for a writ of habeas corpus, brought to the Superior Court in
the judicial district of Tolland and tried to the court,
Sferrazza, J.; judgment denying the petition;
thereafter, the court denied the petition for certification
to appeal, and the petitioner appealed to this court.
A. Juniewic, assigned counsel, for the appellant
L. Walker, assistant state's attorney, with whom, on the
brief, were Kevin D. Lawlor, former state's attorney, and
Angela R. Macchiarulo, senior assistant state's attorney,
for the appellee (respondent).
Keller, Moll and Bishop, Js.
petitioner, Angel Villafane, appeals following the denial of
his petition for certification to appeal from the judgment of
the habeas court denying his petition for a writ of habeas
corpus. The petitioner claims that the habeas court abused
its discretion in denying his petition for certification to
appeal and improperly (1) denied his motions to appoint
habeas counsel, and (2) rejected his claim that his trial
counsel provided ineffective assistance. We disagree and,
accordingly, dismiss the petitioner's appeal.
following facts and procedural history are relevant to our
resolution of this appeal. On December 17, 2014, the
petitioner pleaded guilty to one count of burglary in the
first degree in violation of General Statutes § 53a-101
(a) (2) and one count of criminal violation of a protective
order in violation of General Statutes § 53a-223. The
petitioner also admitted to violating his probation in two
instances and violating a conditional discharge in violation
of General Statutes § 53a-32. According to the factual
basis provided by the state at the petitioner's plea
hearing, the petitioner forced his way into a house occupied
by a woman with whom he had a previous relationship, where he
proceeded to strike her ‘‘several times in the
head, and then grabbed a knife from the kitchen and attempted
to stab her . . . .'' The prosecutor indicated that
the woman's daughter called the police, and, at that
time, the petitioner fled from the residence. After
canvassing the petitioner, the court determined that the
pleas had been ‘‘knowingly and voluntarily
made'' and were supported by a factual basis.
petitioner's sentencing hearing on February 25, 2015, the
court imposed a total effective sentence of eight years
incarceration followed by seven years of special parole. The
court terminated the other probations that the petitioner was
serving at the time.
29, 2015, the petitioner, who was self-represented at the
time, filed a petition for a writ of habeas corpus. The
petitioner alleged, inter alia, that he was living at the
victim's house on the day on which the crime was
committed. He contended that, because he lived there, he
‘‘could not be guilty of burglary in the first
degree . . . .'' Based on this contention, he alleged
that his attorney at the time of the plea hearing, public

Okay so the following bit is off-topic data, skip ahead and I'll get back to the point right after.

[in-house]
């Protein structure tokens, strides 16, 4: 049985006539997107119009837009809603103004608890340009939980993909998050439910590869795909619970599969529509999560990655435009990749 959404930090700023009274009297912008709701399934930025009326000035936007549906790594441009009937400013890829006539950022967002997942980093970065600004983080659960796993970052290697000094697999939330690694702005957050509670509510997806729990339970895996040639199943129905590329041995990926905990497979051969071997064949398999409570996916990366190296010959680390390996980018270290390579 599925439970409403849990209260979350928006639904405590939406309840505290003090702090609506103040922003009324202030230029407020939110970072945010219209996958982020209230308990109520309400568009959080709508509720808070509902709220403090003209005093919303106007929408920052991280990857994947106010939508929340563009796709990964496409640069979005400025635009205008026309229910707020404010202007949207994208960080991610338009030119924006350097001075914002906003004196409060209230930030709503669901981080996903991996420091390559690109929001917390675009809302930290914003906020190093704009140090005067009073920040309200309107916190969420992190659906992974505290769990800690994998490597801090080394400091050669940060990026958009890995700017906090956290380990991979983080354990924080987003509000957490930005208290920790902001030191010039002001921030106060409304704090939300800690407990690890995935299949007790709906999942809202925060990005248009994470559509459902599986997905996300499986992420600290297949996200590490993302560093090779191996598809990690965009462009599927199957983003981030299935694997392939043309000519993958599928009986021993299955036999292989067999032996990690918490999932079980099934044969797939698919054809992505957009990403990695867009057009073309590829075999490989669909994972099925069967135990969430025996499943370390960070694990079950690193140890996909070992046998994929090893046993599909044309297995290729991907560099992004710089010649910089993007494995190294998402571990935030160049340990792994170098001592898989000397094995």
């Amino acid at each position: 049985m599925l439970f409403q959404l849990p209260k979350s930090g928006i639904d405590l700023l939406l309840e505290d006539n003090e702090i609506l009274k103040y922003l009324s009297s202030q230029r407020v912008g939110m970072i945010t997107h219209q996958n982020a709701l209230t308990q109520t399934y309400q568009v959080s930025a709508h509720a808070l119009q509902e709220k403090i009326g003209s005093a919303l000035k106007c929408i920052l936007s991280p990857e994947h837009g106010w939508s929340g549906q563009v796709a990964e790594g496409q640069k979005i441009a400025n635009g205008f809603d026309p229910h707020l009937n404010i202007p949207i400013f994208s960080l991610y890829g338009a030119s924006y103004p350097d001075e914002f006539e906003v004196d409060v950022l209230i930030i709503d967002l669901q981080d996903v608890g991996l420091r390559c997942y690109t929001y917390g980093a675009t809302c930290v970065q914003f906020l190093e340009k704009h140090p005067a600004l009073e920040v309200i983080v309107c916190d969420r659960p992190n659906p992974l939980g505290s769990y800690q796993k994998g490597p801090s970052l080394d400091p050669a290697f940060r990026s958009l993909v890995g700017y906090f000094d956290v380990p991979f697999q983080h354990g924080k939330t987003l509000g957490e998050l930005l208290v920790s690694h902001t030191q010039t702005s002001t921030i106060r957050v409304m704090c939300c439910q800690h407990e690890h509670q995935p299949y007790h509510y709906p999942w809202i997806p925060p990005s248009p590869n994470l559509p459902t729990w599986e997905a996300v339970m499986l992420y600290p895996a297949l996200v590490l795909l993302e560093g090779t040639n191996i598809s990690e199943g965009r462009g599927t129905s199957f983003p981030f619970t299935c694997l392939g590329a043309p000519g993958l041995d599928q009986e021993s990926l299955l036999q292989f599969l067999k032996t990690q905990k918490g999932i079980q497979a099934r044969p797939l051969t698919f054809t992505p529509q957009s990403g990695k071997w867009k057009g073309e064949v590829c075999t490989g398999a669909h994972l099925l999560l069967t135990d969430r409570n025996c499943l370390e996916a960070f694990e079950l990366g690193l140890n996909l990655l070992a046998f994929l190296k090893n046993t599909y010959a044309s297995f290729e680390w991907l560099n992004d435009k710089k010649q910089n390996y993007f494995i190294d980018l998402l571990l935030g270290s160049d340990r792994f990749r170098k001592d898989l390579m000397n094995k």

defender David Egan, provided ineffective assistance by
recommending that he plead guilty to that crime and
‘‘take [nine] years and [seven] years special
parole.'' Id. He also contended that Egan
never ‘‘did his due diligence to remotely look
into fighting'' his case, nor did he investigate
‘‘the facts in the case or the witnesses . . .
.'' Additionally, the petitioner asserted that Egan
and the trial court, Iannotti, J., had
violated his sixth and fourteenth amendment rights because
Egan was ineffective and the trial court had refused to grant
his motion to dismiss Egan as his attorney.
return, the respondent, the Commissioner of Correction,
indicated that he was without sufficient information to admit
or deny any of the factual allegations contained in the
petitioner's petition for a writ of habeas corpus. As
such, the respondent indicated he would leave the petitioner
to his proof.
9, 2015, after the court received the petition for a writ of
habeas corpus, it referred the petitioner to the Office of
the Chief Public Defender for appointment of counsel. On
August 17, 2015, Attorney James Ruane and his law firm, Ruane
Attorneys at Law, entered an appearance on the
petitioner's behalf. On December 6, 2016, however, the
petitioner moved to dismiss counsel because, in his view,
since the time he was appointed counsel, the petitioner had
been ‘‘represented by [three] different
attorneys'' from the firm. He argued that each of the
attorneys had ‘‘done nothing at all in the
petitioner's case'' and that his most recent
attorney, Daniel F. Lage, had refused to investigate his
case. The petitioner requested that the habeas court dismiss
Lage and permit him to represent himself, and that a trial be
scheduled for March 20, 2017.
January 30, 2017, the habeas court, Bright, J.,
heard arguments on the petitioner's motion to dismiss
counsel. After canvassing the petitioner and cautioning him
about the challenges of self-representation, the court
stated: ‘‘[The petitioner] has thought through
this. He understands the challenges of representing himself,
but he's been working diligently in preparing his case.
He has a ...